settle among the ^Edui. Bohemia takes its name from Boiemum or Boihemum,
which means, probably, "the home (heim, hcimath) of the Boii."


I. SUEVI. A powerful German tribe, who, according to Tacitus, possessed
all the land from the banks of the Danube northward to the Baltic Sea, between
the Elbe and the Vistula. Caesar gives their name to the Catti. After the time
of Tacitas the name appears to have been lost. The tribes included under the
general name of Suevi were the Semnones, Langobardi, Aviones, Varlni, Eu-
doses, Suardones, and Nuithones. Of these, the only ones deserving of a par
ticular mention are the Semnones and Langobardi.

II. SEMNONES. This tribe lived between the Elbe and the Oder, inhabiting
the tract which comprises what is now Mecklenburg and Brandenburg, with part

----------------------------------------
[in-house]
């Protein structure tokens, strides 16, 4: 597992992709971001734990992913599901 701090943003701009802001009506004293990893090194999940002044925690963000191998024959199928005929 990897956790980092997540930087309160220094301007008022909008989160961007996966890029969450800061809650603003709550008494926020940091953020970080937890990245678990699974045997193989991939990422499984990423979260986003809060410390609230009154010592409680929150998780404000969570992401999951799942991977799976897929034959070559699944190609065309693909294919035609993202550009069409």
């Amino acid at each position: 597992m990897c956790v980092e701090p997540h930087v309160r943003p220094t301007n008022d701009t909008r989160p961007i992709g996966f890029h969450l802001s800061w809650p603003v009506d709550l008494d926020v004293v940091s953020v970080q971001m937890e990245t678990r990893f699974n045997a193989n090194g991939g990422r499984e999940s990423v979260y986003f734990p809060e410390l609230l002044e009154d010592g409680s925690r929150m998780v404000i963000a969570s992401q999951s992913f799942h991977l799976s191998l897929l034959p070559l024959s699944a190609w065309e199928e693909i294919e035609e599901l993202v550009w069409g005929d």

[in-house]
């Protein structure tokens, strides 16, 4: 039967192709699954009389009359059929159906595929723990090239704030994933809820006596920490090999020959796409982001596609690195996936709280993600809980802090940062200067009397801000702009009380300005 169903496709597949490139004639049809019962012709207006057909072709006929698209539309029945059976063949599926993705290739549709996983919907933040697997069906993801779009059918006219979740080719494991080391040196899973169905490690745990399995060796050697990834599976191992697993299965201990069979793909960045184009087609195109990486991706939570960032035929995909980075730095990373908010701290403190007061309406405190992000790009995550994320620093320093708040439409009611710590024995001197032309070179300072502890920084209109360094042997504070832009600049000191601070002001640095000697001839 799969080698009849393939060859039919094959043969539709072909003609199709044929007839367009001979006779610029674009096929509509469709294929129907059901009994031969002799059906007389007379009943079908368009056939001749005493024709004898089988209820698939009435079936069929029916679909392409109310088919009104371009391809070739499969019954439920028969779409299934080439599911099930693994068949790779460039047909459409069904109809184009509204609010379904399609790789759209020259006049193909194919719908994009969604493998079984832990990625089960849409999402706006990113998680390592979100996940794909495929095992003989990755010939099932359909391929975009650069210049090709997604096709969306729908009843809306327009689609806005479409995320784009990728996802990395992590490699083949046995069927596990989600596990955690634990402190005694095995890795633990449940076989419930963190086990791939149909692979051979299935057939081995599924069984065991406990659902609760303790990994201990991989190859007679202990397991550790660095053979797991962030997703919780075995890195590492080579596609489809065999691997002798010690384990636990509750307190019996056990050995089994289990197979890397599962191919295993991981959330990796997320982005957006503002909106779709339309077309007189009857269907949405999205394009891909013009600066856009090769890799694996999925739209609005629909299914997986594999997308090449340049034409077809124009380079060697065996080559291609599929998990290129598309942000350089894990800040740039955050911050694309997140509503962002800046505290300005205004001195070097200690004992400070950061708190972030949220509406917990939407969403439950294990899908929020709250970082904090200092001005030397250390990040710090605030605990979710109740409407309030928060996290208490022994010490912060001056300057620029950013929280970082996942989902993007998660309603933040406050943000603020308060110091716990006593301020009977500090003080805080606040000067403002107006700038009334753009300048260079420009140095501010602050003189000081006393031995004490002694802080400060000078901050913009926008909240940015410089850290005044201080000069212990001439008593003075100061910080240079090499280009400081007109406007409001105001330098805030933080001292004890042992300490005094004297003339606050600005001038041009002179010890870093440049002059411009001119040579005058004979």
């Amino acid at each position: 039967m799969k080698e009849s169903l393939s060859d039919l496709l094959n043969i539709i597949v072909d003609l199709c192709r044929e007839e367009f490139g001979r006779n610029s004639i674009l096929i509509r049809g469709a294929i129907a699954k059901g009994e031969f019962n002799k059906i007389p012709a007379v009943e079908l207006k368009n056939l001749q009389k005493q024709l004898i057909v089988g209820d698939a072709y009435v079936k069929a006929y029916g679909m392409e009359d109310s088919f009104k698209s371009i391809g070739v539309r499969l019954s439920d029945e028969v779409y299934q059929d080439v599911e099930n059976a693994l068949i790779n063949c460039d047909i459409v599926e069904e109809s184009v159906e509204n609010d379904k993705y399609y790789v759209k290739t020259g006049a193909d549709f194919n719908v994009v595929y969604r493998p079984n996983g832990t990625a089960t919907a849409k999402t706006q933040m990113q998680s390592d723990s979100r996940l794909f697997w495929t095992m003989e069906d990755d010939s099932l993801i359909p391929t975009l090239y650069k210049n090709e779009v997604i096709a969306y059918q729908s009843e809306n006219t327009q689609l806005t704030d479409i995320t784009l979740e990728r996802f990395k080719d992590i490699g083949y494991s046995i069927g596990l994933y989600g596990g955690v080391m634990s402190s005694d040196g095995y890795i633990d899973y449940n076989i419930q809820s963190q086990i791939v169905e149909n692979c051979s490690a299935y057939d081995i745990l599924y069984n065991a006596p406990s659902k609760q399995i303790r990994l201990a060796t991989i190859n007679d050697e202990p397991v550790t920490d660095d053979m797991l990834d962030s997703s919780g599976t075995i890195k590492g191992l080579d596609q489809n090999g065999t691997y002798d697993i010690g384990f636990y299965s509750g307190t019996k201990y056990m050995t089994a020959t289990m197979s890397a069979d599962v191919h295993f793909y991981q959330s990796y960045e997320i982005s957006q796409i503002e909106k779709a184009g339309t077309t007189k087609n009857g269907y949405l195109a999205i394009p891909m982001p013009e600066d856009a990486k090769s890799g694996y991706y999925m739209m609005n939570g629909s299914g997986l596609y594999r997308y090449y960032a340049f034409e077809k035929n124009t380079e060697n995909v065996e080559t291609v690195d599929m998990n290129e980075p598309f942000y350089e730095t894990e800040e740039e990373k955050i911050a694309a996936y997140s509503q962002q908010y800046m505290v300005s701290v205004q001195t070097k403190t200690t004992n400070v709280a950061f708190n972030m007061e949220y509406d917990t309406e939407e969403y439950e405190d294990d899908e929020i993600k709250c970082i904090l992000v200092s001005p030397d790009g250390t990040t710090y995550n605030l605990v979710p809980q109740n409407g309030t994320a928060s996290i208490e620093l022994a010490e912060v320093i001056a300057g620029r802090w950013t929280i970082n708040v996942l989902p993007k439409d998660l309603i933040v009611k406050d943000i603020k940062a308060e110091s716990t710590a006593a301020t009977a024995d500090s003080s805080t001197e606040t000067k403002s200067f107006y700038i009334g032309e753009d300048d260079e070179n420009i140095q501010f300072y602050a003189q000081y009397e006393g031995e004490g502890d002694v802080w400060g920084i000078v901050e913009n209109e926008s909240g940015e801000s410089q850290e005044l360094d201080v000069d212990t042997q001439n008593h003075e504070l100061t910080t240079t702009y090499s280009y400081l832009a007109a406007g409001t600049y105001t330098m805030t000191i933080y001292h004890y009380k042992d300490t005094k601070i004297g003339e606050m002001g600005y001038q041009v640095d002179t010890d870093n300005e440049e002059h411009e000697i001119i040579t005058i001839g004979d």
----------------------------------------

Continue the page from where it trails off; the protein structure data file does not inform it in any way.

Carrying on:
of Saxony, Bohemia, Lusatia, Silesia, and Poland. The Romans first came into
contact with them in the expeditions of Tiberius, and in the wars against Ar-
minius (to whom, together with the Langobardi, they went over from Marobo-
dnus), and then again in the time of Domitian, when a king of theirs, whom


they had driven out, came to Rome. Mannert contends that Semnones was not
the name of any particular tribe, but a common one, like that of Suevi, and
that it was applied to the northern branches of the latter people.

III. LANGOBARDI. This tribe frequently changed their settlements. At first
they dwelt in the neighborhood of the Lower Elbe, in the tract called Barden-
gau, between Magdeburg, Luncberg, and Hamburg, where the town of Bardwick
stands. Here they were subdued by Tiberius, who moved them beyond the
Elbe. They then advanced more into the interior of the country, to the neigh
borhood of the Semnones, and, together with these, revolted from Maroboduus,
under whose dominion they then were, to Arminms. Afterward, on the de
cline of the power of the Cherusci, they extended themselves to the Rhine ;